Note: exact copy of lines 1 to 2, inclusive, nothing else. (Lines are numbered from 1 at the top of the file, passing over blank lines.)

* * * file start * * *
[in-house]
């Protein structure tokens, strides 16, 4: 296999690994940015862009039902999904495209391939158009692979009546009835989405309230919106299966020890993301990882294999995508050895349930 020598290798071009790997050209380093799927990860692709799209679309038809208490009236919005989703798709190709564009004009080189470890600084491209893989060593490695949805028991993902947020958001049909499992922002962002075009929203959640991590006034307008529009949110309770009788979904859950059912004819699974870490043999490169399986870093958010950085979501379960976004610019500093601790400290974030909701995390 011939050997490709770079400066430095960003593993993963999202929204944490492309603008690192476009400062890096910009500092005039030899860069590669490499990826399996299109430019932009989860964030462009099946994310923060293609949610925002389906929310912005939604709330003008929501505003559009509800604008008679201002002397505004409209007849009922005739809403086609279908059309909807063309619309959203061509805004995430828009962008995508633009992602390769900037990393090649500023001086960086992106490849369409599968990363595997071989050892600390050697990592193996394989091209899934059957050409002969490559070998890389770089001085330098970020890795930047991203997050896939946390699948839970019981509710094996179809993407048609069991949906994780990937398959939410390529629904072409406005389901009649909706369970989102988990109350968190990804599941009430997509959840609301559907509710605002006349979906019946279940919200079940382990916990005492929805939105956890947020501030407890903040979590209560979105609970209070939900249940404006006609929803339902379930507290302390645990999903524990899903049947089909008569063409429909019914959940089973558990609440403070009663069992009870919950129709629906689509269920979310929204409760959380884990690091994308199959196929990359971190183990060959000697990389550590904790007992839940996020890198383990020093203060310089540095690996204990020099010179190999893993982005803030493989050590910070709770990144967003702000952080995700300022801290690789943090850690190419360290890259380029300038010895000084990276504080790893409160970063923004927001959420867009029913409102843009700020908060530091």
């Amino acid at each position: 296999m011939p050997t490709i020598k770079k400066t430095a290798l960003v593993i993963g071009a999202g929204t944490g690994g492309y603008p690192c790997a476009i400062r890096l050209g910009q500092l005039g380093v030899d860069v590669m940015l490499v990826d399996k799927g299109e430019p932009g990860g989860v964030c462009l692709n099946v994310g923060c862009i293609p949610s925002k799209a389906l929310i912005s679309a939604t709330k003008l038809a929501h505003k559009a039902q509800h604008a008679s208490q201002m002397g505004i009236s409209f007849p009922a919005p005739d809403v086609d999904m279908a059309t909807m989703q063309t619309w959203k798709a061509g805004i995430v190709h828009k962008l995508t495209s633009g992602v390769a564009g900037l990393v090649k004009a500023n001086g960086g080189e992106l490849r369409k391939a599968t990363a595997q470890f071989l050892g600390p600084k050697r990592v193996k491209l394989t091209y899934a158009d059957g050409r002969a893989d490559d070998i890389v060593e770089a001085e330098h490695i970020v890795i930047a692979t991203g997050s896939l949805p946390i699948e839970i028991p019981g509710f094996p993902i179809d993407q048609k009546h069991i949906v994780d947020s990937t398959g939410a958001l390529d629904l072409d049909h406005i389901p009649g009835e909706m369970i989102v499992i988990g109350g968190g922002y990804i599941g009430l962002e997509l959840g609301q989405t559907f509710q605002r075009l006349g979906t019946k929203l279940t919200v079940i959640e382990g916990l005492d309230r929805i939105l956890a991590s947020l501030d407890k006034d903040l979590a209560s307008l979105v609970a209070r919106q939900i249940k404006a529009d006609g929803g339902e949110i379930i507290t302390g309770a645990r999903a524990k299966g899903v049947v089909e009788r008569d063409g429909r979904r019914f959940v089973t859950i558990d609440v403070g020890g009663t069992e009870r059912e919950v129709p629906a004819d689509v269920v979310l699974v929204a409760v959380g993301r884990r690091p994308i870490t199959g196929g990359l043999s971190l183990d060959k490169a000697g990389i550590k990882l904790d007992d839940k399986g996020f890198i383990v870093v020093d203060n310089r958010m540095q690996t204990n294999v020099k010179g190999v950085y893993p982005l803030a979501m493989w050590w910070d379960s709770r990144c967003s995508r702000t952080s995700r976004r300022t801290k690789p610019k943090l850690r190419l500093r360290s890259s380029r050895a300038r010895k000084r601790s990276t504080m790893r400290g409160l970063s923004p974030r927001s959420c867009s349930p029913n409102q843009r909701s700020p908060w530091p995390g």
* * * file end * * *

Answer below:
[in-house]
């Protein structure tokens, strides 16, 4: 296999690994940015862009039902999904495209391939158009692979009546009835989405309230919106299966020890993301990882294999995508050895349930 020598290798071009790997050209380093799927990860692709799209679309038809208490009236919005989703798709190709564009004009080189470890600084491209893989060593490695949805028991993902947020958001049909499992922002962002075009929203959640991590006034307008529009949110309770009788979904859950059912004819699974870490043999490169399986870093958010950085979501379960976004610019500093601790400290974030909701995390 011939050997490709770079400066430095960003593993993963999202929204944490492309603008690192476009400062890096910009500092005039030899860069590669490499990826399996299109430019932009989860964030462009099946994310923060293609949610925002389906929310912005939604709330003008929501505003559009509800604008008679201002002397505004409209007849009922005739809403086609279908059309909807063309619309959203061509805004995430828009962008995508633009992602390769900037990393090649500023001086960086992106490849369409599968990363595997071989050892600390050697990592193996394989091209899934059957050409002969490559070998890389770089001085330098970020890795930047991203997050896939946390699948839970019981509710094996179809993407048609069991949906994780990937398959939410390529629904072409406005389901009649909706369970989102988990109350968190990804599941009430997509959840609301559907509710605002006349979906019946279940919200079940382990916990005492929805939105956890947020501030407890903040979590209560979105609970209070939900249940404006006609929803339902379930507290302390645990999903524990899903049947089909008569063409429909019914959940089973558990609440403070009663069992009870919950129709629906689509269920979310929204409760959380884990690091994308199959196929990359971190183990060959000697990389550590904790007992839940996020890198383990020093203060310089540095690996204990020099010179190999893993982005803030493989050590910070709770990144967003702000952080995700300022801290690789943090850690190419360290890259380029300038010895000084990276504080790893409160970063923004927001959420867009029913409102843009700020908060530091």